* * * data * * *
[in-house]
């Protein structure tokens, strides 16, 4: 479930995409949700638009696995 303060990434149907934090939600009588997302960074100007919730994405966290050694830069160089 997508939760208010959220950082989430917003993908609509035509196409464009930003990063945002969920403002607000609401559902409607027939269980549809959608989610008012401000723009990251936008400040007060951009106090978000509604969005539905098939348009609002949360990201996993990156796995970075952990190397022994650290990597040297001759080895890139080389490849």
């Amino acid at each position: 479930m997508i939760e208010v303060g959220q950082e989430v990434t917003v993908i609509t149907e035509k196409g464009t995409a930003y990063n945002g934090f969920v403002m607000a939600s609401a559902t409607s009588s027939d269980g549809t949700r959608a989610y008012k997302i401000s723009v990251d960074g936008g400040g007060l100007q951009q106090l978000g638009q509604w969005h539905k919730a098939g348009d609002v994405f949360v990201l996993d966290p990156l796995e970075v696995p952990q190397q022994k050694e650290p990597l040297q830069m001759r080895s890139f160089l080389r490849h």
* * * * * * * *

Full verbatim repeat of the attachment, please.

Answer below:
[in-house]
């Protein structure tokens, strides 16, 4: 479930995409949700638009696995 303060990434149907934090939600009588997302960074100007919730994405966290050694830069160089 997508939760208010959220950082989430917003993908609509035509196409464009930003990063945002969920403002607000609401559902409607027939269980549809959608989610008012401000723009990251936008400040007060951009106090978000509604969005539905098939348009609002949360990201996993990156796995970075952990190397022994650290990597040297001759080895890139080389490849």
């Amino acid at each position: 479930m997508i939760e208010v303060g959220q950082e989430v990434t917003v993908i609509t149907e035509k196409g464009t995409a930003y990063n945002g934090f969920v403002m607000a939600s609401a559902t409607s009588s027939d269980g549809t949700r959608a989610y008012k997302i401000s723009v990251d960074g936008g400040g007060l100007q951009q106090l978000g638009q509604w969005h539905k919730a098939g348009d609002v994405f949360v990201l996993d966290p990156l796995e970075v696995p952990q190397q022994k050694e650290p990597l040297q830069m001759r080895s890139f160089l080389r490849h």